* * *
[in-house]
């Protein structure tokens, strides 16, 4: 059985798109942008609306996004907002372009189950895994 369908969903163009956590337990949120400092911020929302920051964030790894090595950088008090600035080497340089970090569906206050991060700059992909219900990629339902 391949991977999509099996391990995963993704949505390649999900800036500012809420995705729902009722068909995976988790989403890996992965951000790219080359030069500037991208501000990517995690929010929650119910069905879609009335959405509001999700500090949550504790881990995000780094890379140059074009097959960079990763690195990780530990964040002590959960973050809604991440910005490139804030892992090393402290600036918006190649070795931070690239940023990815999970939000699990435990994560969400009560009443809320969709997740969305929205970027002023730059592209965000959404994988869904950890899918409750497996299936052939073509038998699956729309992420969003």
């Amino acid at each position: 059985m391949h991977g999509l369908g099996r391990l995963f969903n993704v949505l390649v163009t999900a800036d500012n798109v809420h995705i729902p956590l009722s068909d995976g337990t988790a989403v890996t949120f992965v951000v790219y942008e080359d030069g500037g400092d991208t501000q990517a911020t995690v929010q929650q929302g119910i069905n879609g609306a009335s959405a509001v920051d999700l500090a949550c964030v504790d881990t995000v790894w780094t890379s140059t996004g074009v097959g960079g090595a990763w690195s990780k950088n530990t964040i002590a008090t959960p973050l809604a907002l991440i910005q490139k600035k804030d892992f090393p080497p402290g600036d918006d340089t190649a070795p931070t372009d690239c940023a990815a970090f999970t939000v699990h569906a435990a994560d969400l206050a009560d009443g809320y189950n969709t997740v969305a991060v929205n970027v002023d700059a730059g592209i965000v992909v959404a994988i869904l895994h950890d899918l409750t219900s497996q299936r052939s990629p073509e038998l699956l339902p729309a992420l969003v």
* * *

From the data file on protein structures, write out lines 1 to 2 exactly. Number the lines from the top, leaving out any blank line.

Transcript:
[in-house]
């Protein structure tokens, strides 16, 4: 059985798109942008609306996004907002372009189950895994 369908969903163009956590337990949120400092911020929302920051964030790894090595950088008090600035080497340089970090569906206050991060700059992909219900990629339902 391949991977999509099996391990995963993704949505390649999900800036500012809420995705729902009722068909995976988790989403890996992965951000790219080359030069500037991208501000990517995690929010929650119910069905879609009335959405509001999700500090949550504790881990995000780094890379140059074009097959960079990763690195990780530990964040002590959960973050809604991440910005490139804030892992090393402290600036918006190649070795931070690239940023990815999970939000699990435990994560969400009560009443809320969709997740969305929205970027002023730059592209965000959404994988869904950890899918409750497996299936052939073509038998699956729309992420969003």